An Idealized View of Financial Intermediation
Abstract: We consider an environment where the general equilibrium assumption that every agent buys and sells simultaneously is relaxed. We show that fiat money can implement a Pareto optimal allocation only if taxes are type-specific. We then consider intermediated money by assuming that financial intermediaries whose liabilities circulate as money have an important identifying characteristic: they are widely viewed as default-free. The paper demonstrates that default-free intermediaries who issue deposit accounts with credit lines to consumers can resolve the monetary problem and make it possible for the economy to reach a Pareto optimum.
The Collapse of Deposit Banking:
Abstract: This paper asks why deposit banks thrived in the late middle ages, but had virtually disappeared by 1600 and studies banking in Venice in order to answer the question. A model is developed that shows that a partial reserve banking system is an efficient means of allocating investment funds only if the returns from long-term investment are sufficient to both compensate the banker for the costs of running a bank and to offer depositors a return over what they can receive through market allocation. We argue that the collapse of deposit banking in Venice occurred because the returns from long term investment fell in the 16th century, while the costs of operating deposit banks remained high.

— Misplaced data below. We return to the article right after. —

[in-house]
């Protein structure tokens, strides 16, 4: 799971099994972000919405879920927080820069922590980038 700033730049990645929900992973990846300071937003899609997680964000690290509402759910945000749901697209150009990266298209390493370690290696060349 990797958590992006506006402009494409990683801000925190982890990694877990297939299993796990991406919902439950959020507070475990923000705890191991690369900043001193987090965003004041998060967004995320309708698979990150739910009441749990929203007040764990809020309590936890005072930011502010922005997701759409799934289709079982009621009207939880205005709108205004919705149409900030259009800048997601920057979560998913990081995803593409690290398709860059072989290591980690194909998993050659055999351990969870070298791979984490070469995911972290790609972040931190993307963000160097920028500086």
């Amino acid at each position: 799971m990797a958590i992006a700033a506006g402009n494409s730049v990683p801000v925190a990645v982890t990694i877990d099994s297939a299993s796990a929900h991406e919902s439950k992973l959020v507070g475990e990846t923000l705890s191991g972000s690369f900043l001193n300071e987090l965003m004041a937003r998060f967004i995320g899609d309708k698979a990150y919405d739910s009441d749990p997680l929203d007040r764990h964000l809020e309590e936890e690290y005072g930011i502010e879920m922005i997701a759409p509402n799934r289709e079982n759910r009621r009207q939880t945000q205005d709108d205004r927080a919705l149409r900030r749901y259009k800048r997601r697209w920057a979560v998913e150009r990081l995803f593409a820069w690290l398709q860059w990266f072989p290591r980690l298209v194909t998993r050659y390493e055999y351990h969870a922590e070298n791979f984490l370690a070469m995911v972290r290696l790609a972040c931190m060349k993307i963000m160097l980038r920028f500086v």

Short-Term Credit a Monetary Channel
Linking Finance to Growth
Abstract: This paper develops a mechanism that links the combined monetary and financial role of intermediaries to the division of labor and endogenous growth. The model builds on an augmented Ramsey Cass Koopmans (RCK) model of optimal growth. First, by relaxing the assumption that each agent buys and sells at the same time an endogenous cash-in-advance constraint is created. The cash constraint is not binding for agents who borrow from intermediaries at the start of a period and repay the debt at the end of the period. Thus intermediated short-term credit is a solution to the monetary friction. Second to address the division of labor the symmetric n-good n-type structure of Kiyotaki and Wright's search model of money is nested into each period of the model. Because each type of agent is more productive when his production is specialized, relaxing the cash constraint leads to a division of labor. Finally the exogenous growth of the RCK model is reinterpreted as endogenous growth due to a process of learning-by-doing. We find that financial intermediaries by relaxing the cash constraint promote the division of labor which generates a process of endogenous growth.
Why Inside Money Matters -- please request by email
Abstract: This note observes that in a simple infinite horizon economy with heterogeneous endowments and a cash-in-advance constraint fiat money can be used to implement a Pareto optimum only with type-specific taxation. By contrast, if credit contracts are enforceable, the same allocation can be reached in equilibrium without type specific policy. We argue that the advantages of inside money and the fact that they depend on the capacity of the economy to enforce the repayment of debt direct us toward the study of the institutional infrastructure underlying self-enforcing inside money equilibria.